Physicians For [Archives:1997/45/Health]

November 10 1997

Peace Helping Patients, Training MDs
A symposium and a series of theoretical and practical lectures on various medical topics were organized jointly by Al-Thawra General Hospital and the Physicians For Peace (PFP) international organization. In addition to the symposium’s two-day sessions, members of the Physicians for Peace team spent two weeks conducting practical training sessions for the benefit of Yemeni doctors. Ismail Al-Ghabiry of Yemen Times met some of the participants in the symposium, and filed the following report. Dr. Abdulaziz Al-Sayyaghi, the General Director of Al-Thawra Modern General Hospital in Sanaa.
Q: How beneficial is this medical symposium for Yemeni doctors? A: It is very difficult now for Yemeni doctors to go abroad and get acquainted with the new scientific developments. So this symposium has been a great chance for them to know the up-to-date means of disease management and various new developments in medicine and nursing.
Q: What kind of lectures did the visiting doctors give? A: The lectures were mainly on cardiology and the diagnosis of myocardial infarction. We also had lectures in other fields of medicine such as obstetrics, gynecology, chest surgery, etc. Most interesting, however, was the nursing education: how to receive emergency cases, treat the patient in the intensive care unit, and deal with the patient upon arriving at the hospital in various conditions like accidents, etc.
Q: How do you view private hospitals in Yemen? A: This question should be addressed to the Ministry of Health. But from my experience, many private hospitals do major operations without intensive care units or blood banks, for example. I am hoping now that the energy and activity of the new Minister of Health, Dr. Abdullah Nasher will solve the problems of the private sector.
Q: Could you tell us more about the cooperation with foreign medical organizations? A: During the ’80s we had a foreign visitor almost every two weeks with different specialties. With the support of President Ali Abdullah Saleh and the new Minister of Health, I m trying to bring back what we have done. We now have a very good connection with a Dutch team of plastic surgeons who will visit Yemen twice yearly. The Canadians and Austrians will also give us much assistance. So I am now working with international groups who will help us in training, education, and will provide modern medical instruments and equipment. They will also train Yemeni doctors in their hospitals for short courses. There are many countries who want to help us and with which we can cooperate. There will be 4 or 5 medical delegations coming to Yemen next year. This is not an official sort of cooperation, but has been organised with various medical non-governmental associations and organizations.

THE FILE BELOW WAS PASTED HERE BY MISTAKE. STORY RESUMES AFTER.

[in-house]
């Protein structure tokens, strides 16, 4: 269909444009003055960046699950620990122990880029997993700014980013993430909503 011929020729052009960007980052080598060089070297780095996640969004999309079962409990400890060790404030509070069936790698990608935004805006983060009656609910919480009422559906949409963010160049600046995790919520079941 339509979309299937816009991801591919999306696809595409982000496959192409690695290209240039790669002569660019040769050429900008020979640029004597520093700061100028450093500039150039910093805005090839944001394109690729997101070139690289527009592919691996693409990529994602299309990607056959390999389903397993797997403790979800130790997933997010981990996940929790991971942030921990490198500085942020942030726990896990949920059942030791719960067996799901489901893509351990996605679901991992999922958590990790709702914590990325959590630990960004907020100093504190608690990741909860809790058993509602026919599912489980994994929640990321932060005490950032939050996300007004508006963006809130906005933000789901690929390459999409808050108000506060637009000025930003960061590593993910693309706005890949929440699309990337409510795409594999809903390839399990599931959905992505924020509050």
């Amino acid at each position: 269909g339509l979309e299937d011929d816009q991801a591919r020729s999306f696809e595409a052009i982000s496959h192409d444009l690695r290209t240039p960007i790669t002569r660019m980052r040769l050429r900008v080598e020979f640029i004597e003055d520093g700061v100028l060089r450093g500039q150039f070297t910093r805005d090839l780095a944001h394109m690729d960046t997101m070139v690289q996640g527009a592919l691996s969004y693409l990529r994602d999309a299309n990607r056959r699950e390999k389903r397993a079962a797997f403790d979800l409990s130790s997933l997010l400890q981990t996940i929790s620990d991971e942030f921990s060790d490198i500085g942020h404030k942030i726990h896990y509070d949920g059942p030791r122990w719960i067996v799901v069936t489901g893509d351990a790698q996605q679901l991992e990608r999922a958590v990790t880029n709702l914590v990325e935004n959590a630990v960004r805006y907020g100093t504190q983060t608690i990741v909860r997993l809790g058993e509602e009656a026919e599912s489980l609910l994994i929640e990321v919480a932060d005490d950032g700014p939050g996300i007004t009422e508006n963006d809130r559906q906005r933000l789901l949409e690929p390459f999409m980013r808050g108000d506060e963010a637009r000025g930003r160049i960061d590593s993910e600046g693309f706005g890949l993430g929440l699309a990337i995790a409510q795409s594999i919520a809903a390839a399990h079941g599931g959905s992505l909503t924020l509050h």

Q: What kind of obstacles do you face during your work in Al-Thawra Hospital? A: The main and major problem in our health service now is the administration, the organization, and the understanding of the different people concerned of the importance of health services. The Minister of Health is now putting this as a priority to solve. First of all, we must have a good administration, then we look for professionals who can administrate, then we will bring in the proper facilities.
Dr. Mohammed Hadi Salem, M.D., is an American consultant of thoracic surgery. He is a member of the visiting PFP team. Q: How do you think the Yemeni doctors will benefit from this symposium? A: We had spent two weeks with our Yemeni colleagues seeing patients, operating on patients, and participating in the first medical symposium bringing Yemeni and an international team of doctors together. The PFP team has been to other countries as well to work with their doctors. The whole idea is to share the team’s experience with the Yemeni people. Naturally, we brought some supplies, medical textbooks, education material like video films and so on. I am very pleased to see that the standards of the surgeons with whom I worked at al-Thawra Hospital are really quite good. The medical students who attend the rounds and the junior staff ask excellent questions. They learned quite well at their medical schools. The director of Al-Thawra Hospital has done a magnificent job, considering that this is an over 500-bed teaching hospital, which is quite difficult to manage not only here, but in the US as well.
Q: How many operations did you perform in al-Thawra Hospital during the two weeks of your visit? A: I can’t tell you exactly, but there is a number of operations that were done by Dr. Al-Ahmer, the Chief surgeon and other surgeons. But more important was to examine and make rounds on patients as well as attending the conference early in the morning where they discussed patients who came to the hospital’s emergency room. We also lectured to medical students and spent some time with them.